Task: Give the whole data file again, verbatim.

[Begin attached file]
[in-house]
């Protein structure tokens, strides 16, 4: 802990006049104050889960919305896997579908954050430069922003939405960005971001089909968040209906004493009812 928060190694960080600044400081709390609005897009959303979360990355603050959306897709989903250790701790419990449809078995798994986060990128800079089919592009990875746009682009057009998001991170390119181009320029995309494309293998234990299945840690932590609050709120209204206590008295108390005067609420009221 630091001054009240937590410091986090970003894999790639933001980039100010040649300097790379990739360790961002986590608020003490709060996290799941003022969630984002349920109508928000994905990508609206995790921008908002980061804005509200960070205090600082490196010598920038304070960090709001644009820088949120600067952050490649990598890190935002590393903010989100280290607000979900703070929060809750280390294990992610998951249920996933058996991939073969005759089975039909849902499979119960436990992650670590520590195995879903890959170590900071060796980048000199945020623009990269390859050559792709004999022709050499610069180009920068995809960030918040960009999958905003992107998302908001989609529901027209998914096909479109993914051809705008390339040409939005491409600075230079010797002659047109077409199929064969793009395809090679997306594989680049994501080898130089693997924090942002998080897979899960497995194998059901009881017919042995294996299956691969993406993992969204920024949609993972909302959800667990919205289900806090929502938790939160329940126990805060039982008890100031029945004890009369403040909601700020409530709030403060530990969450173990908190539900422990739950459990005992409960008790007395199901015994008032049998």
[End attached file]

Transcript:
[in-house]
């Protein structure tokens, strides 16, 4: 802990006049104050889960919305896997579908954050430069922003939405960005971001089909968040209906004493009812 928060190694960080600044400081709390609005897009959303979360990355603050959306897709989903250790701790419990449809078995798994986060990128800079089919592009990875746009682009057009998001991170390119181009320029995309494309293998234990299945840690932590609050709120209204206590008295108390005067609420009221 630091001054009240937590410091986090970003894999790639933001980039100010040649300097790379990739360790961002986590608020003490709060996290799941003022969630984002349920109508928000994905990508609206995790921008908002980061804005509200960070205090600082490196010598920038304070960090709001644009820088949120600067952050490649990598890190935002590393903010989100280290607000979900703070929060809750280390294990992610998951249920996933058996991939073969005759089975039909849902499979119960436990992650670590520590195995879903890959170590900071060796980048000199945020623009990269390859050559792709004999022709050499610069180009920068995809960030918040960009999958905003992107998302908001989609529901027209998914096909479109993914051809705008390339040409939005491409600075230079010797002659047109077409199929064969793009395809090679997306594989680049994501080898130089693997924090942002998080897979899960497995194998059901009881017919042995294996299956691969993406993992969204920024949609993972909302959800667990919205289900806090929502938790939160329940126990805060039982008890100031029945004890009369403040909601700020409530709030403060530990969450173990908190539900422990739950459990005992409960008790007395199901015994008032049998």